[I]t is only when we think abstractly that we have such a high opinion of man. Of men in the concrete, most of us think the vast majority very bad. Civilized states spend more that half their revenue on killing each other's citizens. Consider the long history of the activities inspired by moral fervor: human sacrifices, persecution of heretics, witch-hunts, pogroms leading up to wholesale extermination by poison gases... Are these abominations, and the ethical doctrines by which they are prompted, really evidence of an intelligent Creator? And can we really wish that the men who practiced them should live forever? The world in which we live can be understood as a result of muddle and accident; but if it is the outcome of deliberate purpose, the purpose must have been that of a fiend. For my part, I find accident a less painful and more plausible hypothesis.
"Do We Survive Death?" in Why I Am Not a Christian (London: George Allen & Unwin, Ltd., 1957)
It is well to be clear as to the sense in which a man is the same person as he was yesterday. Philosophers used to think that there were definite substances, the soul and the body, that each lasted one from day to day, that a soul, once created, continued to exist throughout all future time, whereas a body ceased temporarily from death till the resurrection of the body. The part of this doctrine which concerns the present life is pretty certainly false. The matter of the body is continually changing by processes of nutriment and wastage. Even if it were not, atoms in physics are no longer supposed to have continuous existence; there is no sense in saying: this is the same atom as the one that existed a few minutes ago. The continuity of a human body is a matter of appearance and behavior, not of substance.
Cur Deus Homo ("Why God Became Man") (1033-1109).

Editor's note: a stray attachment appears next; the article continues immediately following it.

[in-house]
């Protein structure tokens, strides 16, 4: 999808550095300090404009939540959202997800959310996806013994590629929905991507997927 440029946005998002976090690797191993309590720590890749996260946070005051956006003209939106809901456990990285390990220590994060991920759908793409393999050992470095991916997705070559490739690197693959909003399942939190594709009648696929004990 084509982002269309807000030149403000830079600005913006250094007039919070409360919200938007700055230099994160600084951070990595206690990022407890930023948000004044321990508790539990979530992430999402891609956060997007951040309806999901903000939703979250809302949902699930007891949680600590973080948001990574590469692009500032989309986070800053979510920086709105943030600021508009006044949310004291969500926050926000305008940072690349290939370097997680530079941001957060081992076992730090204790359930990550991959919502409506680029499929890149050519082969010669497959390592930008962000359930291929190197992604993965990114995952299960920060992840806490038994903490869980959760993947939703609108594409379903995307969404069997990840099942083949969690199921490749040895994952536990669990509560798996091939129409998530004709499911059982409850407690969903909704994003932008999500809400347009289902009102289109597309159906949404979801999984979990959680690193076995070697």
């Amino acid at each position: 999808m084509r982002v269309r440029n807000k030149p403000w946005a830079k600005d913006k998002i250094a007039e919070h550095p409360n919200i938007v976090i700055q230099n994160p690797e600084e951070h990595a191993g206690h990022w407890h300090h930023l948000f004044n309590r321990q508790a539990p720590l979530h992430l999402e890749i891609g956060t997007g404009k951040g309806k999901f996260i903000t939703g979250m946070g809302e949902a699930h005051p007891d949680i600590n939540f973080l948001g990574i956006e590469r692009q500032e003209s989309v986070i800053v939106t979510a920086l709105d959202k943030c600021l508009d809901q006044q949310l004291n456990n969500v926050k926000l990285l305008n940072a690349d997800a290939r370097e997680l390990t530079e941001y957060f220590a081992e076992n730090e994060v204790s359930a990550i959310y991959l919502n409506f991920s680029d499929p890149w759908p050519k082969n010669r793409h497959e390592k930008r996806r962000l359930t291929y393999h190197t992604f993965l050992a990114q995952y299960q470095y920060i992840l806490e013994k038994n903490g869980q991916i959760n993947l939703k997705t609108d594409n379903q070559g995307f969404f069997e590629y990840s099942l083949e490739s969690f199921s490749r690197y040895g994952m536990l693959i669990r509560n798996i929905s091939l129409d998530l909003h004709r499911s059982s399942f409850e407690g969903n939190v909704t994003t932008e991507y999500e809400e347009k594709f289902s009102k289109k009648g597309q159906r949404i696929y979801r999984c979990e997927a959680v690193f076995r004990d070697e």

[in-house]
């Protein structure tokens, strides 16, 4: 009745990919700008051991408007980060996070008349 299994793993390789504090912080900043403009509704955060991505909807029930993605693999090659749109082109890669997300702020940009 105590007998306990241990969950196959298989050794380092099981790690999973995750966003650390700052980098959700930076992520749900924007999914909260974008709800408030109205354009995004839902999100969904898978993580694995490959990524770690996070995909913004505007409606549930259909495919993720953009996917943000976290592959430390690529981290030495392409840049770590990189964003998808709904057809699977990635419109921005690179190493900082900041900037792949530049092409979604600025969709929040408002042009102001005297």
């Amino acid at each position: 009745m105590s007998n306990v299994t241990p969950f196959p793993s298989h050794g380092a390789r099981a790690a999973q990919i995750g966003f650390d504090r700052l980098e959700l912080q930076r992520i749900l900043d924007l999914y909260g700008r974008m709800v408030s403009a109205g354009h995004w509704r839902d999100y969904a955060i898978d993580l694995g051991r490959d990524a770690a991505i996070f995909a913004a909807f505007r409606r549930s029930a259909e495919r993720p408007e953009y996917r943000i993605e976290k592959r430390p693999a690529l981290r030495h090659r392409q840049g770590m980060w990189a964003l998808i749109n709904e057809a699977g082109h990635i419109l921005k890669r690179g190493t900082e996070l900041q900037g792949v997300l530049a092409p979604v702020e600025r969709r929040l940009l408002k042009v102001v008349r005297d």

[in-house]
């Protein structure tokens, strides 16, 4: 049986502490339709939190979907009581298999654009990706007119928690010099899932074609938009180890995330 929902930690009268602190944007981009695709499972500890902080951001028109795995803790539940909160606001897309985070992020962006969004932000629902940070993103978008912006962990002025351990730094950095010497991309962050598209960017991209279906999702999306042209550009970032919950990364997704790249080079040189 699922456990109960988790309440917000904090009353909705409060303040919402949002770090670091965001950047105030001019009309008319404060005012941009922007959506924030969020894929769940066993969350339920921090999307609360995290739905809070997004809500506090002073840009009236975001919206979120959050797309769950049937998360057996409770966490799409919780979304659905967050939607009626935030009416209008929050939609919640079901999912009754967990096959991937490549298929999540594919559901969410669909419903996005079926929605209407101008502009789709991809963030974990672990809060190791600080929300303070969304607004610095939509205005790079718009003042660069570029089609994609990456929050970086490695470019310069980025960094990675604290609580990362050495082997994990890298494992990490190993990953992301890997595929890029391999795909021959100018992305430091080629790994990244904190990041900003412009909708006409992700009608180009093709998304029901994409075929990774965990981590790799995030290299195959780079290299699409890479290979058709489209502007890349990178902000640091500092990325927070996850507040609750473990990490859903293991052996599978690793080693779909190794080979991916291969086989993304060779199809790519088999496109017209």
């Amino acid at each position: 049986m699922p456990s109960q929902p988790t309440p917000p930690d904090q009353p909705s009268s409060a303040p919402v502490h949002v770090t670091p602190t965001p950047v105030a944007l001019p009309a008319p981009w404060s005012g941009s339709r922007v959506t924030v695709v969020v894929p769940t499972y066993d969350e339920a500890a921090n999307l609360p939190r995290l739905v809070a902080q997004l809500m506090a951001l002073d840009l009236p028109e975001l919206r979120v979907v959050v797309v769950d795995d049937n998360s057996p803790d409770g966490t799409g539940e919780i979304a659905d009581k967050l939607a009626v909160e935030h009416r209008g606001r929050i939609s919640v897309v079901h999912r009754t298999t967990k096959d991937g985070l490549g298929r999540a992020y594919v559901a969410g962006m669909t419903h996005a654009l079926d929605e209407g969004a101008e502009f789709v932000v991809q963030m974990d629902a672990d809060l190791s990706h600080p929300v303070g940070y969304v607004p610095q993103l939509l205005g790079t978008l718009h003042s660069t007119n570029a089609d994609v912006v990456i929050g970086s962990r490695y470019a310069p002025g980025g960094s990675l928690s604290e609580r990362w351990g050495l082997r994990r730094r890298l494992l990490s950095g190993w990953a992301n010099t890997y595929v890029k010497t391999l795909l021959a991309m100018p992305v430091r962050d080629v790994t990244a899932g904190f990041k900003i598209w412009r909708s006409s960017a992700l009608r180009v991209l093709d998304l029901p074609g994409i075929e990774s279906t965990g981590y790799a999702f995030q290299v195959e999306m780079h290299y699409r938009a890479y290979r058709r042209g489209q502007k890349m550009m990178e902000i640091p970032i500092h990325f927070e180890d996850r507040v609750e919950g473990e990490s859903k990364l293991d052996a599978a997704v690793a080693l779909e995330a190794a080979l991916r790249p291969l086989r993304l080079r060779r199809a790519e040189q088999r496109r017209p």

When it is said that what God wishes is just, and that what He does not wish is unjust, we must not understand that if God wished anything improper it would be just, simply because he wished it. For if God wishes to lie, we must not conclude that it is right to lie, but rather that he is not God. For no will can ever wish to lie, unless truth in it is impaired, nay, unless the will itself be impaired by forsaking truth. When, then, it is said: "If God wishes to lie," the meaning is simply this: "If the nature of God is such as that he wishes to lie;" and, therefore, it does not follow that falsehood is right, except it be understood in the same manner as when we speak of two impossible things: "If this be true, then that follows; because neither this nor that is true;" as if a man should say: "Supposing water to be dry, and fire to be moist;" for neither is the case. Therefore, with regard to these things, to speak the whole truth: If God desires a thing, it is right that he should desire that which involves no unfitness. For if God chooses that it should rain, it is right that it should rain; and if he desires that any man should die, then is it right that he should die. Wherefore, if it be not fitting for God to do anything unjustly, or out of course, it does not belong to his liberty or compassion or will to let the sinner go unpunished who makes no return to God of what the sinner has
Article 18, Universal Declaration of Human Rights (1948)
Everyone has the right to freedom of thought, conscience and religion; this right includes freedom to change his religion or belief, and freedom, either alone or in community with others and in public or private, to manifest his religion or belief in teaching, practice, worship and observance.